First, I'm pleased to announce the winner of the cookbook is Nadine Tindell. Please contact email@example.com to claim your prize.
One of my favorite Bible verses is Ecclesiastes 3: 1-8, “To everything there is a season,” and as we head into this season of Thanksgiving and celebration, I’d like to share some thoughts with you.
I know you enjoy humorous posts and so do I but I’ve been in a somber mood. I sit down to write and nothing comes to mind. Nothing worthwhile to share, nothing to say so I don’t bother. Yes, I’m in a funk. That’s the truth. And if I’m honest with myself, it is because Mountain Man and I are entering our season of golden years where difficult decisions have to be made and all those aches and pains and medical problems start to clamor for more attention every day.
Our biggest challenge recently has been making the decision of whether we can afford to stay in Vermont for our retirement years. And the answer which we’ve discussed until we feel our heads are going to explode is “No, we’re not going to be able to afford to stay here.” We “want” to stay but it’s not realistic to think we’ll be able to stay. Mountain Man has dragged me kicking and screaming to this decision because I love this farm, but when he calculated how much it costs per hour just for the always increasing property taxes, I realize we are going to have to make some changes as we age.
What to do? We’ve grappled with this issue as well, and although we are still in the planning stages, we are most likely headed to the Ozarks next fall and will rent out our farm here.
This decision has left me downhearted and sad. I walk outside each morning, watch the sun rise over the mountains, see the horses grazing in the pasture, and ask myself, “How will I ever be able to leave?”
And while we have been making this life-changing decision, I’ve been coping with health issues; my eyes and most recently a cardiac problem brought about by having to stay inactive for so long. My doctor came right to the point and told me I have to find some new activity which I enjoy and get moving again. I started taking medicine which promptly made me sick causing me to fall into a deeper pit of despair. I don’t want to get moving again if I can’t do those activities which mean so much to me and which I enjoy. I want to do what I want.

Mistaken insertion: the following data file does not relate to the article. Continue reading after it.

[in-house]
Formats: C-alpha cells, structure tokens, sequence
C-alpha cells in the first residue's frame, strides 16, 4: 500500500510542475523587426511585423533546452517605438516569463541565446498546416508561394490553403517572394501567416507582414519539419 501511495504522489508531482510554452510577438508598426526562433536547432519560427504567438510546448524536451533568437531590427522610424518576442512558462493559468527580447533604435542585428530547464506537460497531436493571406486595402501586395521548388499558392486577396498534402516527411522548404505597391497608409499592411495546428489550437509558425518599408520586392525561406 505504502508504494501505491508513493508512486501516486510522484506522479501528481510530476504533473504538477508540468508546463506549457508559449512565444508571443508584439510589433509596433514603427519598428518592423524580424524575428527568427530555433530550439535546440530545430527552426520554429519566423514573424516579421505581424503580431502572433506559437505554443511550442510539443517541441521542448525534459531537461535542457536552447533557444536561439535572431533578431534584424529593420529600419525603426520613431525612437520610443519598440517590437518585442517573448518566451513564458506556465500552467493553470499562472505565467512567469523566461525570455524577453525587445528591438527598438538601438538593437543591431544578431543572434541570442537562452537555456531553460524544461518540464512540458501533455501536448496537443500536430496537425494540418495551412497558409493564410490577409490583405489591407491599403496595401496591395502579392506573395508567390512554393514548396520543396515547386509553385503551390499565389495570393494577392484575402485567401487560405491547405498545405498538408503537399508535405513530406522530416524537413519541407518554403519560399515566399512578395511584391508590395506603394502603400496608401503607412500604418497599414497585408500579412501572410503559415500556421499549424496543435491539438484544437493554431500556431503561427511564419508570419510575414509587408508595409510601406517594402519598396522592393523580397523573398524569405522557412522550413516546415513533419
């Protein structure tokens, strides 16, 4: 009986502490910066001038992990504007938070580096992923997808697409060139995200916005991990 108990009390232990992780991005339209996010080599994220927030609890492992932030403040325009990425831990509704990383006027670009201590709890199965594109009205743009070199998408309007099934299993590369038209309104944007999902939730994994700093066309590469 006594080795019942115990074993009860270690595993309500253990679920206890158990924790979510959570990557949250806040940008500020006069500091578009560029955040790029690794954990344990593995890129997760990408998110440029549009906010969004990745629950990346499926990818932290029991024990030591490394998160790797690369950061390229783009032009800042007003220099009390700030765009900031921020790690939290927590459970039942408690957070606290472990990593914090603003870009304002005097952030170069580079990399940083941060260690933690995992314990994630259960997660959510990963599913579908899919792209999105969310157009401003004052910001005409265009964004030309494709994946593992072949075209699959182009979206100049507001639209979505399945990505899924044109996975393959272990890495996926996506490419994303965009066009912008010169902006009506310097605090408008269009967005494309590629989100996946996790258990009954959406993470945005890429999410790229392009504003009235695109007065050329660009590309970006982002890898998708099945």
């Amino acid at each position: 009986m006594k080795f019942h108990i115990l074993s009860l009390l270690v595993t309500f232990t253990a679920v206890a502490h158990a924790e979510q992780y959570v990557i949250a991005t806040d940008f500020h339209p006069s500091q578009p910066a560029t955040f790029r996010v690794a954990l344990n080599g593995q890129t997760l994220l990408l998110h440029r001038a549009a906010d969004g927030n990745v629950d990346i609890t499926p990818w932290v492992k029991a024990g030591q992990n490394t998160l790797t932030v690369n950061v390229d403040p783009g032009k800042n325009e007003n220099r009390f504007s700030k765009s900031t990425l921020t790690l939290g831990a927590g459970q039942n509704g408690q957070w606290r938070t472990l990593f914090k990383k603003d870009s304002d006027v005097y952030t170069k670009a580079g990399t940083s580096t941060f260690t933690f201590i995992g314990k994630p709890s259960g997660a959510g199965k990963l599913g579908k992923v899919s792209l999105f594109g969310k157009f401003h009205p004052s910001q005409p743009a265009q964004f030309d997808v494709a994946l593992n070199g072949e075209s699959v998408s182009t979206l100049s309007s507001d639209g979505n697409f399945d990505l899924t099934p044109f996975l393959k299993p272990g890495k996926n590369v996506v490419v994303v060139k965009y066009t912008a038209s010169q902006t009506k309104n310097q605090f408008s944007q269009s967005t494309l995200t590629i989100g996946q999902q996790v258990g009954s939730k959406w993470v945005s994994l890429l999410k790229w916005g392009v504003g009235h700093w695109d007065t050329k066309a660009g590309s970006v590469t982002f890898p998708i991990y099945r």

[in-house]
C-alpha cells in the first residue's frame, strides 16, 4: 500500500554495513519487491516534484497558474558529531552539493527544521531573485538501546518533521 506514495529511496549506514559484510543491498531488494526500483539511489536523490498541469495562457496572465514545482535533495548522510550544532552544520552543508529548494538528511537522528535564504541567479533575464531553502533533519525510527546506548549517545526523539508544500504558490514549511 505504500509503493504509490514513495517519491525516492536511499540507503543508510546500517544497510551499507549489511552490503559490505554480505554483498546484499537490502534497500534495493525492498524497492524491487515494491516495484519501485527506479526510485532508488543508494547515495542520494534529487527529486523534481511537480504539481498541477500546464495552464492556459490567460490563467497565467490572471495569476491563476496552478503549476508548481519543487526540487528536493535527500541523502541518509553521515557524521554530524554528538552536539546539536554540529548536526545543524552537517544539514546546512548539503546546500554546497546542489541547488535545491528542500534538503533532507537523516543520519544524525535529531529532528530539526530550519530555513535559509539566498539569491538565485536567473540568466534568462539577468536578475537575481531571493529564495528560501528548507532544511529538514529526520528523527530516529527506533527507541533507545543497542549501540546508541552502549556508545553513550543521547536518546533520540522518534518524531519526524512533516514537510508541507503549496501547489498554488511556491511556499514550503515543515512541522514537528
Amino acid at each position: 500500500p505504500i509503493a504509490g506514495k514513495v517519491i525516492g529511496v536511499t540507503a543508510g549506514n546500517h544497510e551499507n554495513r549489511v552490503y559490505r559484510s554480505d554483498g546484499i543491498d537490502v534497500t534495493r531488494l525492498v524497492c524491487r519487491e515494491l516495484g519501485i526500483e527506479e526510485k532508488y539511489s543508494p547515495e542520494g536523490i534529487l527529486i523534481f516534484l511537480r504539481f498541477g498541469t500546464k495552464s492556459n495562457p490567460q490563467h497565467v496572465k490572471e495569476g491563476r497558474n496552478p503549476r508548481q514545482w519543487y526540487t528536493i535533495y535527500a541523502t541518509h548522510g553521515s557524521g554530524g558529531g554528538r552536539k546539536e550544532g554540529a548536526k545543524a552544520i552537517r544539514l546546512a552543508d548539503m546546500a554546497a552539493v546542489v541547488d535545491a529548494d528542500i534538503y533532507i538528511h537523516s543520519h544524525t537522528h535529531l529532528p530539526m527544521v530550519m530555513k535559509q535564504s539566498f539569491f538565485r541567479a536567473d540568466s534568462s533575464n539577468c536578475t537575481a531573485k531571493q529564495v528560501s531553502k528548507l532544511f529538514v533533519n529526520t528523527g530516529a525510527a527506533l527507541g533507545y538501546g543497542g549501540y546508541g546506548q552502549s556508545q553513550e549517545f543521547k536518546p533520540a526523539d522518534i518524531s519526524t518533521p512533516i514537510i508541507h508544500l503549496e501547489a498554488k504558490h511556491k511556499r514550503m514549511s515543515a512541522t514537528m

It’s not me who has the answers. But the answers are always there; when I listen; when I engage in daily prayer. I’m never alone. Not really. So I say the words out loud over and over, a mantra: “Please Listen Lord God and answer my prayers. Make my eyes sparkle again.” Psalm 13:3.
And the answer was shown to me when Mountain Man returned from a trip to the Ozarks this week. He was out there building a barn for my horses, and while clearing brush, he managed to get covered in poison oak. It’s oozing, nasty, itchy. But it hasn’t stopped him. Oh, he’s fussed a little, he’s entitled, but he’s kept on working from dawn to dusk. He’s positive, moving forward, excited about new adventures ahead. And if he can be so positive, why shouldn’t I be as well?
I start walking again. And as I gasp for air as I walk up hills, I realize by focusing on my wants, I’ve been removing the joy from life. Kind of like a spoiled child, “If I can’t have what I want than I don’t want anything.” I’ve been hurting myself. No one else.
And I’ll leave you with this quote (author unknown):
“I asked God for strength that I might achieve. I was made weak that I might learn humbly to obey. I asked for health that I might do greater things. I was given infirmity that I might do better things. I asked for riches that I might be happy. I was given poverty that I might be wise. I asked for power that I might have the praise of men. I was given weakness that I might feel the need of God. I asked for all things that I might enjoy life. I was given life that I might enjoy all things. I got nothing that I asked for, but everything I hoped for. Almost despite myself, my unspoken prayers were answered. I am, among all (wo)men, most richly blessed.”
I know what I want, I understand what I need, but because of God’s ever abiding love, I have more than enough.
From our family to yours, Have a Joyful Thanksgiving!
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